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What is consciousness? How does the brain generate consciousness and how can a science of the mind describe and explain it adequately? This free course, Introducing consciousness, will introduce you to the slippery phenomenon that is consciousness, as well as some of the difficulties consciousness presents to science and philosophy.
After studying this course, you should be able to:
- discuss basic philosophical questions concerning the nature of consciousness
- understand problems concerning the nature of consciousness and discuss them in a philosophical way.
- Current section: Introduction
- Learning outcomes
- 1 Consciousness
- 2 Defining consciousness
- 3 The elusiveness of consciousness
- 4 The problem of consciousness
- 5 Conclusion
- Keep on learning
- Further reading
Study this free course
Enrol to access the full course, get recognition for the skills you learn, track your progress and on completion gain a statement of participation to demonstrate your learning to others. Make your learning visible!
Consciousness is at once the most important and most baffling aspect of the mind. It is the very heart of our existence yet it is extraordinarily difficult to describe and explain. This course introduces consciousness, and the ‘hard problem’ it presents for a science of the mind.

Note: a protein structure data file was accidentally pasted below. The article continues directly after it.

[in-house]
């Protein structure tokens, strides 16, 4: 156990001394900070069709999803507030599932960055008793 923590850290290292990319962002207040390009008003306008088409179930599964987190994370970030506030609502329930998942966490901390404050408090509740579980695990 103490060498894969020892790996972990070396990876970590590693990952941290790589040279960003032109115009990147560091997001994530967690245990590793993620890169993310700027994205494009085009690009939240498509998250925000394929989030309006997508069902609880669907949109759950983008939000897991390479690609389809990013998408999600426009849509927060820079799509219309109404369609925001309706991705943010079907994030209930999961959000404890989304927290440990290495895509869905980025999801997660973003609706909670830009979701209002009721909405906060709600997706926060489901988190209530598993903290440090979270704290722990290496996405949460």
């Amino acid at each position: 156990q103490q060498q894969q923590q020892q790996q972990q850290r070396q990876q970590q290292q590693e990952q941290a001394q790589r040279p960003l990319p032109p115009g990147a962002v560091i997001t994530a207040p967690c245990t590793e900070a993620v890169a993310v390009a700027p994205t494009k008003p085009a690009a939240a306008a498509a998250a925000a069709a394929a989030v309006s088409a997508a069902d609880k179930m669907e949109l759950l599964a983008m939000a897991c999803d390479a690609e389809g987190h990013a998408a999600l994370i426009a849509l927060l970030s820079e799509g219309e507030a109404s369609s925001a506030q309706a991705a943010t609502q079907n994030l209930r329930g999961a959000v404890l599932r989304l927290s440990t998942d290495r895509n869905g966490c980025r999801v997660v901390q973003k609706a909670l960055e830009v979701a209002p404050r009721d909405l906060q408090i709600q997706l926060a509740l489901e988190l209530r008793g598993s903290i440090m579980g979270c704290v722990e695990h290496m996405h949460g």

This OpenLearn course provides a sample of Level 3 study in.
This free course includes adapted extracts from an Open University course which is no longer available to new students. If you found this interesting you could explore more free Philosophy courses or view the range of currently available OU Philosophy courses.
Copyright & revisions
Originally published: Monday, 18th January 2016
Last updated on: Monday, 18th January 2016
- Creative-Commons: The Open University is proud to release this free course under a Creative Commons licence. However, any third-party materials featured within it are used with permission and are not ours to give away. These materials are not subject to the Creative Commons licence. See terms and conditions. Full details can be found in the Acknowledgements and our FAQs section.
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